You may obtain updated performance information on the website at www.abfunds.com (click on “Investments—Mutual Funds”). 
The Fund’s past performance before and after taxes, of course, does not necessarily indicate how it will perform in the future.
Bar Chart
The annual returns in the bar chart are for the Fund’s Class A shares and do not reflect sales loads. If sales loads were reflected, returns would be less than those shown.
  
LOGO
During the period shown in the bar chart, the Fund’s: 
Best Quarter was up 14.05%, 2nd quarter, 2020; and Worst Quarter was down ‑25.74%, 1st quarter, 2020
 
17

Performance Table 
Average Annual Total Returns
(For the periods ended December 31, 2022)
 
           1 Year        5 Years        10 Years  
Class A*   Return Before Taxes      -8.64%          3.06%          0.35%  
 
 
 
  Return After Taxes on Distributions**      -11.43%          1.59%          -0.69%  
 
 
 
  Return After Taxes on Distributions and Sale of Fund Shares**      -5.10%          1.96%          -0.04%  
Class C   Return Before Taxes      -6.14%          3.20%          0.06%  
Advisor Class   Return Before Taxes      -4.25%          4.24%          1.07%  
Class R   Return Before Taxes      -4.91%          3.67%          0.53%  
Class K   Return Before Taxes      -4.62%          3.98%          0.80%  
Class I   Return Before Taxes      -4.24%          4.41%          1.18%  
Class Z***   Return Before Taxes      -4.25%          4.41%          1.20%  
MSCI All Country World Commodity Producers Index
(reflects no deduction for fees, taxes or expenses)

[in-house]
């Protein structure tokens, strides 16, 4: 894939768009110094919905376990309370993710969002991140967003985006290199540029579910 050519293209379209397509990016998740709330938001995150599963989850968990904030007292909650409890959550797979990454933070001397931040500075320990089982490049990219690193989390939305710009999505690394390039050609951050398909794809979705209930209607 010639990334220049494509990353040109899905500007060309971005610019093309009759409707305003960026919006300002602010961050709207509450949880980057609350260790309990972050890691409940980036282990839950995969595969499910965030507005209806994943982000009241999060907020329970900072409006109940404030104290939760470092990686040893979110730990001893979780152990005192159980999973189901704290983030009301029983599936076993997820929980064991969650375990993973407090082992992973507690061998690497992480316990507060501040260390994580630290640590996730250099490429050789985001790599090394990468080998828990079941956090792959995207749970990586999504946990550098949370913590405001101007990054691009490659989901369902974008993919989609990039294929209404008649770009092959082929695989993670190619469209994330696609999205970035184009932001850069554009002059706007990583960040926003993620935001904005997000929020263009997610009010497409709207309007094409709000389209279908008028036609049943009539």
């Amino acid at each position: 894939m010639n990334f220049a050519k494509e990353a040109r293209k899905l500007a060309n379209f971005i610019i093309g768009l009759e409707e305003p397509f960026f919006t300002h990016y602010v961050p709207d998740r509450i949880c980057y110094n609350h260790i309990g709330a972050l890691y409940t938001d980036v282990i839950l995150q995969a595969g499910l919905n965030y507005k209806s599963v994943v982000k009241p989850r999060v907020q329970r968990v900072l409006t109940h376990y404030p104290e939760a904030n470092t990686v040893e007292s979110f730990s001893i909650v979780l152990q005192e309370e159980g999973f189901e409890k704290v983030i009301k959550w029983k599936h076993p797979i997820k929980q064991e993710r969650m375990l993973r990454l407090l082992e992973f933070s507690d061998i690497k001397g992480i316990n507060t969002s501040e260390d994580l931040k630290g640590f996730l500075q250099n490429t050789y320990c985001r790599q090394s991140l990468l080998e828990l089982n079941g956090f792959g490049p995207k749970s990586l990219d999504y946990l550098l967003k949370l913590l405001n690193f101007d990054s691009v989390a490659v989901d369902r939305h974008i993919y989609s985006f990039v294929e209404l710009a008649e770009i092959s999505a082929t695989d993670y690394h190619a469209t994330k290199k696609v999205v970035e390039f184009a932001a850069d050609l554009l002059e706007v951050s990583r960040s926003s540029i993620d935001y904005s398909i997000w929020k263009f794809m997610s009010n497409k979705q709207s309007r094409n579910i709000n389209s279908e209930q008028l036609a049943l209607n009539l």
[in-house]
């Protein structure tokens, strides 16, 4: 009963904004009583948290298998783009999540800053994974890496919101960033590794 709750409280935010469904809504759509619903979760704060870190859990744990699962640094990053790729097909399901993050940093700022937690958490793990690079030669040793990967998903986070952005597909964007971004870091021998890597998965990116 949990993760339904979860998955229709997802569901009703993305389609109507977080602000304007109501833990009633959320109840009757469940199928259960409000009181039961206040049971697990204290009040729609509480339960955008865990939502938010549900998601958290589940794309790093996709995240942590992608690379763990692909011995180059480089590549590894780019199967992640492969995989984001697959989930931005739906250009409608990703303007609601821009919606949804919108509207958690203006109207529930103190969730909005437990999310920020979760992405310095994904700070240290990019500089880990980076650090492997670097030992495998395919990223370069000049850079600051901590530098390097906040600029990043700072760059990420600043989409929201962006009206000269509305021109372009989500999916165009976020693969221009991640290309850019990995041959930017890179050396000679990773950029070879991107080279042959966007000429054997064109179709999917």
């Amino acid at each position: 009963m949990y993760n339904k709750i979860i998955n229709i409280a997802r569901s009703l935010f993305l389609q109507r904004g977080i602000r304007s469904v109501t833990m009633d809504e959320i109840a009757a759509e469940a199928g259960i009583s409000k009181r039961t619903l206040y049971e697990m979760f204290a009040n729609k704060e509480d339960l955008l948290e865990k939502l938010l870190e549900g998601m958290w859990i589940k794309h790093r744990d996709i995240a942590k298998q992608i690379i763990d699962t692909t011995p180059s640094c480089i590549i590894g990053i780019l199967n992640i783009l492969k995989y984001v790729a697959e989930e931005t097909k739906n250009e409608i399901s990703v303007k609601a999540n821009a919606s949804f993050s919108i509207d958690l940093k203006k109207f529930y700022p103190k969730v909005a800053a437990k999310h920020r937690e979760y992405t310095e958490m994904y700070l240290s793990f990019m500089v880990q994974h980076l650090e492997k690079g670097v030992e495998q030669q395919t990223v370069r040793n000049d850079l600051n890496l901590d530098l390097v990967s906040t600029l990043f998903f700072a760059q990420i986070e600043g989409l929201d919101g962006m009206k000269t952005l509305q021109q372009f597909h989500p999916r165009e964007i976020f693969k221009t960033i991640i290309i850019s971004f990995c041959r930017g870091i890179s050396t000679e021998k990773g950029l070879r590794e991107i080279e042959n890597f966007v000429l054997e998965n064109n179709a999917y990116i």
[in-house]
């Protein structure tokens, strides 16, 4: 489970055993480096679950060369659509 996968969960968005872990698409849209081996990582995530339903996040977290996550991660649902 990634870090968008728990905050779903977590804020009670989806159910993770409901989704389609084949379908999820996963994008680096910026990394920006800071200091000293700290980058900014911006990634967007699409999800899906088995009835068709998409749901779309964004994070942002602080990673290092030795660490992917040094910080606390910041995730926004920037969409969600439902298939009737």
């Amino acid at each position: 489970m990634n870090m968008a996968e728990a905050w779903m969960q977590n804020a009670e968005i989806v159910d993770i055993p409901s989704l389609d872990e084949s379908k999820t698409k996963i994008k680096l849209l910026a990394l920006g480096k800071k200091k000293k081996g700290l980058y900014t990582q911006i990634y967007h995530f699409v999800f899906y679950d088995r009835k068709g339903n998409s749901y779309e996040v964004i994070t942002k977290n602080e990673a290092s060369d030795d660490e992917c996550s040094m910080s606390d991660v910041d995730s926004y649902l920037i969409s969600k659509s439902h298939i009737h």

21.08%          6.30%          2.94%  
Bloomberg Commodity Index#
(reflects no deduction for fees, taxes or expenses)
     16.09%          6.44%          -1.28%  
Bloomberg 10+ Year U.S. TIPS Index#
(reflects no deduction for fees, taxes or expenses)
     -31.94%          0.19%          0.40%  
 
*
After‑tax returns:
 
 
Are shown for Class A shares only and will vary for the other Classes of shares because these Classes have different expense ratios;
 
 
Are an estimate, which is based on the highest historical individual federal marginal income tax rates, and do not reflect the impact of state and local taxes; actual after‑tax returns depend on an individual investor’s tax situation and are likely to differ from those shown; and
 
 
Are not relevant to investors who hold fund shares through tax‑deferred arrangements such as 401(k) plans or individual retirement accounts.
 
**
After‑tax returns are based on information available to the Fund as of the date of this Prospectus.
 
***
Inception date for Class Z shares is 01/31/2014. The performance of the Fund’s Class Z shares for periods prior to this share class’s inception is the performance of the Fund’s Class A shares, adjusted to reflect the expenses of the Class Z shares.
 
#
The information for the Bloomberg Commodity Index and Bloomberg 10+ Year U.S. TIPS Index is presented to show how the Fund’s performance compares with the returns of an index of securities similar to those in which the Fund invests.
INVESTMENT ADVISER
AllianceBernstein L.P. is the investment adviser for the Fund.
PORTFOLIO MANAGERS
The following table lists the persons responsible for day‑to‑day management of the Fund’s portfolio:
 
Employee    Length of Service    Title
Vinod Chathlani    Since 2015    Senior Vice President of the Adviser
Daniel J. Loewy    Since 2015    Senior Vice President of the Adviser
Leon Zhu    Since 2018    Senior Vice President of the Adviser
ADDITIONAL INFORMATION
For important information about the purchase and sale of Fund shares, tax information and financial intermediary compensation, please turn to ADDITIONAL INFORMATION ABOUT PURCHASE AND SALE OF FUND SHARES, TAXES AND FINANCIAL INTERMEDIARIES, page 19 in this Prospectus.
 
18

ADDITIONAL INFORMATION ABOUT PURCHASE AND SALE OF FUND SHARES, TAXES AND FINANCIAL INTERMEDIARIES
 
   
PURCHASE AND SALE OF FUND SHARES
Purchase Minimums
The following table describes the initial and subsequent minimum purchase amounts for each class of shares, which are subject to waiver in certain circumstances.
 
      Initial    Subsequent
Class A/Class C shares, including traditional IRAs and Roth IRAs    $2,500    $50
Automatic Investment Program    None   
$50
If initial minimum investment is